Growth matters: Three stock market rebuttals to the inflation Cassandra case
Shares of companies with higher pricing power — the capacity to pass on costs to customers without harming the business — are crumbling relatives to their less-advantaged peers. Meanwhile, S&P 500 stocks with the highest labor costs are trouncing firms with relatively low ones. And corporate operating margins are at all-time highs.
That stands in stark contrast to the alarm bells ringing all over Corporate America. Nike Inc. and FedEx Corp. are among the companies forced to slash forecasts in recent weeks, thanks to a toxic combination of shipping delays, higher input costs and rising wages. Morgan Stanley warned on Friday that the worst isn’t over, particularly for retailers, as supply chain and freight inflation heats up just as sales are decelerating.
While equity market leadership reveals that inflation is having an impact — energy shares were the only sector to post a gain last month — fear is largely absent as investors choose to train attention on growth, according to Richard Bernstein Advisors LLC’s Dan Suzuki.
“The market has been much more focused on interest rates and growth, rather than inflation specifically. The fact that energy stocks were up double digits, while everything else was down, tells you that inflation is having an impact,” said Suzuki, the firm’s deputy chief investment officer. “It’s just not necessarily something that is generating a lot of fear for markets at present.”
That focus on spiking interest rates may explain why shares of technology companies, which theoretically have ample ability to offload costs to consumers, have underperformed in recent weeks. Rates on 10-year Treasuries careened to the highest level since June this week, rattling risk assets and expensively priced tech stocks. The Nasdaq 100 tumbled for a fourth straight week, outpacing a decline in the broader S&P 500.
Equity baskets tracked by Goldman Sachs Group Inc. show that the dynamic spreads beyond tech. Companies with higher pricing power — a cohort that includes Colgate-Palmolive, Procter & Gamble and Dollar General — underperformed low pricing power firms such as Boeing and Disney by the most since November 2020 last month.
“I don’t think the market is fully factoring in increased costs that can’t be passed on,” said Chris Zaccarelli, chief investment officer at Independent Advisor Alliance. “Virtually every company has mentioned increased costs on their previous conference calls. The belief that costs can be passed on across the board — which I don’t personally believe — is one explanation for why low pricing power companies could outperform, when theoretically they shouldn’t be.”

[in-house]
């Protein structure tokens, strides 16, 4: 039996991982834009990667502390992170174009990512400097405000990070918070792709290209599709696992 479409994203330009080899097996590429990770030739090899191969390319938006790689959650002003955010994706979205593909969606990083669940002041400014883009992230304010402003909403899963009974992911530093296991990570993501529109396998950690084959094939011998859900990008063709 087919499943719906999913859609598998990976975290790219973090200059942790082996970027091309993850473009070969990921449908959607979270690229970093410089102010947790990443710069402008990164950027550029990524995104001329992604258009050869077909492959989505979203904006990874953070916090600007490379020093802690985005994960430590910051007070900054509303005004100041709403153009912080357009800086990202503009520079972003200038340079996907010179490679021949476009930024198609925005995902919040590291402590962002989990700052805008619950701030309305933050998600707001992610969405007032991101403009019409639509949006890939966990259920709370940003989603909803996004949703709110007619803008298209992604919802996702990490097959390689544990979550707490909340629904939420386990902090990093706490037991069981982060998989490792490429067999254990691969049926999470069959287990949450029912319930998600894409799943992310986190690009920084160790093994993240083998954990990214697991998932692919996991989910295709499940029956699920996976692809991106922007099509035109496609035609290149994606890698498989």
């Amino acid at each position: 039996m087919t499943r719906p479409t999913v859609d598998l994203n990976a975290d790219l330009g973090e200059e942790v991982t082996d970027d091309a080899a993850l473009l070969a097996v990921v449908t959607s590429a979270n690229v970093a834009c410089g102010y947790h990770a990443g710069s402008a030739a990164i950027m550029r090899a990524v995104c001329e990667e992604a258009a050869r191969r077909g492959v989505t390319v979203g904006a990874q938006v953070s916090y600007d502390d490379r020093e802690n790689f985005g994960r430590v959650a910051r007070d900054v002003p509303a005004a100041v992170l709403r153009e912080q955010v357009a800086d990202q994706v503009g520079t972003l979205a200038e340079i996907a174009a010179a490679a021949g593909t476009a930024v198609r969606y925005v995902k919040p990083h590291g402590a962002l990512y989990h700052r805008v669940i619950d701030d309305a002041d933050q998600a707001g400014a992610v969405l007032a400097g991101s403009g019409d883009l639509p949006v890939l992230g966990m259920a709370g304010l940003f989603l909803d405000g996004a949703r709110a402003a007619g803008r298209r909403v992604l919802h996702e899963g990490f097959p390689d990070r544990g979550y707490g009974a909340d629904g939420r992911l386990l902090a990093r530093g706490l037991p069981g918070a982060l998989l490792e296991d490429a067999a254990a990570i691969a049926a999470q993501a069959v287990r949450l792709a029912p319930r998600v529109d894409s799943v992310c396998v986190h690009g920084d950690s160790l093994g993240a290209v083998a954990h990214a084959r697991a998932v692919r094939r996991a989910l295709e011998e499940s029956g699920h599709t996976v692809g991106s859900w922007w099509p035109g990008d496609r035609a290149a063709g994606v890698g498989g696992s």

How equity markets are handling increased labor costs is also unintuitive. A Goldman Sachs basket of S&P 500 stocks with the highest labor costs as a percentage of revenue trounced low-cost counterparts by 8.5 percentage points last quarter, the best showing since the data began in 2010. The baskets strip out industry biases.
“There’s some recognition that there will be near-term risks to earnings from both input and labor-cost pressures, but also supply shortages,” RBA’s Suzuki said. But even still, “some of the most labor-intensive sectors have outperformed in September, from financials to consumer and health-care companies.”
The dynamic boils down to the fact that investors are once again loading up on cyclical names, despite the heavy overhangs of worker shortages and rising labor costs, Suzuki said.
And even with all the hand-wringing over what damage rising input costs will do to bottom lines, margins have held up and then some. Operating margins for the S&P 500 clocked in at 14.4% last quarter, a record high, with companies in many cases actually benefitting from the inflation that executives are fretting about.
S&P 500 profits as a percentage of revenue have soared over 91% from their pandemic lows to 17.4%, above the prior cycle’s peak of 16.4%, according to data from Credit Suisse compiled by Jonathan Golub. All sectors have seen margins grow, though financials and cyclicals outpaced tech companies.
While that measure of margins is still below the all-time high of 18.8% in 2007, Golub sees further upside. However, mega-cap tech has less room to rebound, with margins already at records.
“TECH+ EBIT margins fell more modestly during the pandemic (23.6% to 18.9%), and currently sit at all-time highs (24.5%),” Golub, the firm’s chief U.S. equity strategist and head of quantitative research, wrote in a note Thursday. “We believe margin upside will be more limited for TECH+ companies given their lack of operating leverage.”
This story has been published from a wire agency feed without modifications to the text. Only the headline has been changed.
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